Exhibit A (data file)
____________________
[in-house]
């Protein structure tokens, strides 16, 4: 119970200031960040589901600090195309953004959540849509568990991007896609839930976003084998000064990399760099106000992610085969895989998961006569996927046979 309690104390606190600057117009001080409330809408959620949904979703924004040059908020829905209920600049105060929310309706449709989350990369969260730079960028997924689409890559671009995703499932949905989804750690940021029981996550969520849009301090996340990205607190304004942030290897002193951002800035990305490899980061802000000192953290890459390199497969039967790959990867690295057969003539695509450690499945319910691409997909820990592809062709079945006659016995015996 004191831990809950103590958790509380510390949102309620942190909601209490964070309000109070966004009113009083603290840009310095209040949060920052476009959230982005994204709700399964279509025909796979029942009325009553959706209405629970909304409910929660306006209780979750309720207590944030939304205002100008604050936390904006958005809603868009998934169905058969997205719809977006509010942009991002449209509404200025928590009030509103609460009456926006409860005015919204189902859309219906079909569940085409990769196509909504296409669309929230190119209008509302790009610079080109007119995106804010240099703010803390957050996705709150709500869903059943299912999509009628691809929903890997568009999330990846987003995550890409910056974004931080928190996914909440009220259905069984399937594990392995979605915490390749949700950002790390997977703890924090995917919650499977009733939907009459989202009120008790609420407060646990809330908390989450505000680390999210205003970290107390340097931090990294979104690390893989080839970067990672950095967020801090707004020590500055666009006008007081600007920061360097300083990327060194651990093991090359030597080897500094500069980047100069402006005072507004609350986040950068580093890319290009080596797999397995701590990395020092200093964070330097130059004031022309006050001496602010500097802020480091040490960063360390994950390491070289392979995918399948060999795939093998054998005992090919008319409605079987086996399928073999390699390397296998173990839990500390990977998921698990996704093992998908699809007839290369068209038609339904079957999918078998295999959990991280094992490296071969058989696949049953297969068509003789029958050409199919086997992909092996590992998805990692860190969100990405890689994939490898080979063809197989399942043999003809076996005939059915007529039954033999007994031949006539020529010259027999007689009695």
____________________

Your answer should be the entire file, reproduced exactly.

[in-house]
């Protein structure tokens, strides 16, 4: 119970200031960040589901600090195309953004959540849509568990991007896609839930976003084998000064990399760099106000992610085969895989998961006569996927046979 309690104390606190600057117009001080409330809408959620949904979703924004040059908020829905209920600049105060929310309706449709989350990369969260730079960028997924689409890559671009995703499932949905989804750690940021029981996550969520849009301090996340990205607190304004942030290897002193951002800035990305490899980061802000000192953290890459390199497969039967790959990867690295057969003539695509450690499945319910691409997909820990592809062709079945006659016995015996 004191831990809950103590958790509380510390949102309620942190909601209490964070309000109070966004009113009083603290840009310095209040949060920052476009959230982005994204709700399964279509025909796979029942009325009553959706209405629970909304409910929660306006209780979750309720207590944030939304205002100008604050936390904006958005809603868009998934169905058969997205719809977006509010942009991002449209509404200025928590009030509103609460009456926006409860005015919204189902859309219906079909569940085409990769196509909504296409669309929230190119209008509302790009610079080109007119995106804010240099703010803390957050996705709150709500869903059943299912999509009628691809929903890997568009999330990846987003995550890409910056974004931080928190996914909440009220259905069984399937594990392995979605915490390749949700950002790390997977703890924090995917919650499977009733939907009459989202009120008790609420407060646990809330908390989450505000680390999210205003970290107390340097931090990294979104690390893989080839970067990672950095967020801090707004020590500055666009006008007081600007920061360097300083990327060194651990093991090359030597080897500094500069980047100069402006005072507004609350986040950068580093890319290009080596797999397995701590990395020092200093964070330097130059004031022309006050001496602010500097802020480091040490960063360390994950390491070289392979995918399948060999795939093998054998005992090919008319409605079987086996399928073999390699390397296998173990839990500390990977998921698990996704093992998908699809007839290369068209038609339904079957999918078998295999959990991280094992490296071969058989696949049953297969068509003789029958050409199919086997992909092996590992998805990692860190969100990405890689994939490898080979063809197989399942043999003809076996005939059915007529039954033999007994031949006539020529010259027999007689009695």